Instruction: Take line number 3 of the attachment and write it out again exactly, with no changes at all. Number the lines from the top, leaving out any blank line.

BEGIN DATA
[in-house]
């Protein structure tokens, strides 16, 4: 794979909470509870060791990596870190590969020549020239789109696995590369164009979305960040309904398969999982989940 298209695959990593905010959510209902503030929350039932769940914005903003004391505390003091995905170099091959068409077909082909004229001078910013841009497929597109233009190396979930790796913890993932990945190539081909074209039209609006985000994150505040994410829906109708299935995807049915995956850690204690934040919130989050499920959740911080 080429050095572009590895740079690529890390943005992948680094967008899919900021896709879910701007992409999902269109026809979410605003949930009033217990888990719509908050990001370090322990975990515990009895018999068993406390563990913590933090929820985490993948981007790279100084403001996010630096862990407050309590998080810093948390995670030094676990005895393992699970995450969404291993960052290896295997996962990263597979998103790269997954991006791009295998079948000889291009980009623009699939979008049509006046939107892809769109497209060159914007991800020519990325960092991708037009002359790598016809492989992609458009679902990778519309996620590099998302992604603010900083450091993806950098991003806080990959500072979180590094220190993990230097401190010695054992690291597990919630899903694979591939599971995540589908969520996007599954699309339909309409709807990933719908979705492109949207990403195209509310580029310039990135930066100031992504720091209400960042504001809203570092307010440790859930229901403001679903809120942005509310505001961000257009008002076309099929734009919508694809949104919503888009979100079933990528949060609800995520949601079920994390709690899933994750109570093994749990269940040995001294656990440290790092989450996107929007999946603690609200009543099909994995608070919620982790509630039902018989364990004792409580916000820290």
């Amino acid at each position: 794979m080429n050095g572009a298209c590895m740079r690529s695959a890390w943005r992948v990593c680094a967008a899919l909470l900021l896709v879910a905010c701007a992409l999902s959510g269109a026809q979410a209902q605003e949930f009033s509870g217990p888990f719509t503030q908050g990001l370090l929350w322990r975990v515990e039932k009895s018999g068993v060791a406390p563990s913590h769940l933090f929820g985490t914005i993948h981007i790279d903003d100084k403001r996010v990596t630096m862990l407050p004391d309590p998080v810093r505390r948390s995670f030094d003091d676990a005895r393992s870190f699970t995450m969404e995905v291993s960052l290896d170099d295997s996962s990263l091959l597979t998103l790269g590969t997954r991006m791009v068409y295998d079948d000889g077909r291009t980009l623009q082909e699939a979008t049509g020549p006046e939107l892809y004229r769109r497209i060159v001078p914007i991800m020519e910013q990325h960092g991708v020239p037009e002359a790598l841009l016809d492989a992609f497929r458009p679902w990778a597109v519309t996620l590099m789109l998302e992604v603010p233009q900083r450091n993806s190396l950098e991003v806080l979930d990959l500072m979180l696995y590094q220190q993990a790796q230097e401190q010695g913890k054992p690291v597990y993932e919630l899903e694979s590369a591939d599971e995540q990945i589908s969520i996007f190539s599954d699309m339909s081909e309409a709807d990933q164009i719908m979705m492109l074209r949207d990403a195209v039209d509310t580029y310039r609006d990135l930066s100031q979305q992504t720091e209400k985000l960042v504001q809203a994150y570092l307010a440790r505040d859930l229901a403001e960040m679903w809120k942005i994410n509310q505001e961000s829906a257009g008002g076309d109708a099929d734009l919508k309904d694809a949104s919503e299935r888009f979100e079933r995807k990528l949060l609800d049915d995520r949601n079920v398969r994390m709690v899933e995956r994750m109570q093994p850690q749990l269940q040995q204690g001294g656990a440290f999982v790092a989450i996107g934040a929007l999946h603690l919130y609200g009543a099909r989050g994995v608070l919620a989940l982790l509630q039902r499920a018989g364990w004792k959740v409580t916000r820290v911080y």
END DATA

């Amino acid at each position: 794979m080429n050095g572009a298209c590895m740079r690529s695959a890390w943005r992948v990593c680094a967008a899919l909470l900021l896709v879910a905010c701007a992409l999902s959510g269109a026809q979410a209902q605003e949930f009033s509870g217990p888990f719509t503030q908050g990001l370090l929350w322990r975990v515990e039932k009895s018999g068993v060791a406390p563990s913590h769940l933090f929820g985490t914005i993948h981007i790279d903003d100084k403001r996010v990596t630096m862990l407050p004391d309590p998080v810093r505390r948390s995670f030094d003091d676990a005895r393992s870190f699970t995450m969404e995905v291993s960052l290896d170099d295997s996962s990263l091959l597979t998103l790269g590969t997954r991006m791009v068409y295998d079948d000889g077909r291009t980009l623009q082909e699939a979008t049509g020549p006046e939107l892809y004229r769109r497209i060159v001078p914007i991800m020519e910013q990325h960092g991708v020239p037009e002359a790598l841009l016809d492989a992609f497929r458009p679902w990778a597109v519309t996620l590099m789109l998302e992604v603010p233009q900083r450091n993806s190396l950098e991003v806080l979930d990959l500072m979180l696995y590094q220190q993990a790796q230097e401190q010695g913890k054992p690291v597990y993932e919630l899903e694979s590369a591939d599971e995540q990945i589908s969520i996007f190539s599954d699309m339909s081909e309409a709807d990933q164009i719908m979705m492109l074209r949207d990403a195209v039209d509310t580029y310039r609006d990135l930066s100031q979305q992504t720091e209400k985000l960042v504001q809203a994150y570092l307010a440790r505040d859930l229901a403001e960040m679903w809120k942005i994410n509310q505001e961000s829906a257009g008002g076309d109708a099929d734009l919508k309904d694809a949104s919503e299935r888009f979100e079933r995807k990528l949060l609800d049915d995520r949601n079920v398969r994390m709690v899933e995956r994750m109570q093994p850690q749990l269940q040995q204690g001294g656990a440290f999982v790092a989450i996107g934040a929007l999946h603690l919130y609200g009543a099909r989050g994995v608070l919620a989940l982790l509630q039902r499920a018989g364990w004792k959740v409580t916000r820290v911080y």